Small Business for Film was established in 2014 by concerned small business owners who see the positive impact that film generates for business in North Carolina.
Chamber members: it's going to be a beautiful evening for a BBQ this Friday, May 15.
The mission of Cape Fear Future - the flagship program of the Wilmington Chamber of Commerce - is to further develop the region's knowledge-sector economy to promote economic development and ensure the prosperity of the region. The initiative aims to leverage existing assets to build a community where knowledge-sector workers would like to live.
The knowledge sector (entrepreneurs, scientists, tech workers, nurses, teachers, etc.) will continue to be the fuel for economic growth through their development of new businesses, business models, and technological innovation. Cape Fear Future will help the region keep stride with globalization and remain competitive with other cities vying for workers in high-growth industries.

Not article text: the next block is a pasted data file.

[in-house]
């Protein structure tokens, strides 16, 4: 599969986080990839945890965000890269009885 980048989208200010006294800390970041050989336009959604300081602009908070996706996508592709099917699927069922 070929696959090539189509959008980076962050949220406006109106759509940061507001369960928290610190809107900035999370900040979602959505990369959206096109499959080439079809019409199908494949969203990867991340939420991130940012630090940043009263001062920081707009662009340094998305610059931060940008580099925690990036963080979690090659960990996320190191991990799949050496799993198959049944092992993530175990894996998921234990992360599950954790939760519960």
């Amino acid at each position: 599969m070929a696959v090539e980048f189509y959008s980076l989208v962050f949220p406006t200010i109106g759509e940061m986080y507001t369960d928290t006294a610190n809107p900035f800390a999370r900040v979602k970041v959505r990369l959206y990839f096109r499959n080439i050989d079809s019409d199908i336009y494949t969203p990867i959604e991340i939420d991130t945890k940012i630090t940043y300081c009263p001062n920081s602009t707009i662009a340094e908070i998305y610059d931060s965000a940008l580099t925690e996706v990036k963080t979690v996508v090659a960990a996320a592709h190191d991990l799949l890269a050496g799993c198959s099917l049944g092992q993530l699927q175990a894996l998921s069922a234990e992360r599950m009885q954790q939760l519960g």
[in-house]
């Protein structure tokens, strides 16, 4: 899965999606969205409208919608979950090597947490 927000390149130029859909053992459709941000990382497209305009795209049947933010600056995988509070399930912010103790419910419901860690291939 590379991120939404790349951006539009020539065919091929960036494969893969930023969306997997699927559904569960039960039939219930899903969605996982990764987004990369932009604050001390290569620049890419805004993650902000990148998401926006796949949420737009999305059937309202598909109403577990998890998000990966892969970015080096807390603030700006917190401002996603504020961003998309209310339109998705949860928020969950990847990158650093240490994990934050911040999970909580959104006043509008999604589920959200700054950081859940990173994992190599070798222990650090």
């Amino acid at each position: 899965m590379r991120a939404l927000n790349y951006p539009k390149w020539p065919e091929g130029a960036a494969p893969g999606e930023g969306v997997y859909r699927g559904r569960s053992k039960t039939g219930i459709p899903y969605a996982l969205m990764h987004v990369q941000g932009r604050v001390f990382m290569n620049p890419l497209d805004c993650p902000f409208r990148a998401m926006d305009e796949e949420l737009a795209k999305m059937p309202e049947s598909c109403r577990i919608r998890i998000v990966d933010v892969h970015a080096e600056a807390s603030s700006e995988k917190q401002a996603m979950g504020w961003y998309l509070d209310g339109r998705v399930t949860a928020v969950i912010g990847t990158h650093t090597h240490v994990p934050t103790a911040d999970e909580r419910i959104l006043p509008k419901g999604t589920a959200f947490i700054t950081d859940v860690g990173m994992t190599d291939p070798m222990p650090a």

Fortunately, the Wilmington area has inherent advantages due to its supreme quality of life and resources such as the beach and river, a thriving arts community and historic district, and more. But there is room for improvement, so CFF has created three task forces to focus on education (particularly science, technology, engineering and math, or STEM), promoting entrepreneurship, and spearheading projects to further enhance quality of life.
Recent projects have included advocating for more open space in downtown Wilmington and a signature park. Members of the CFF Quality of Life Task Force are currently working with the City, WDI, and others to revitalize and expand Riverfront Park. Land for a new park on the Cape Fear River, adjacent to the Wilmington Convention Center, has also been purchased by the City and is currently in the design phase.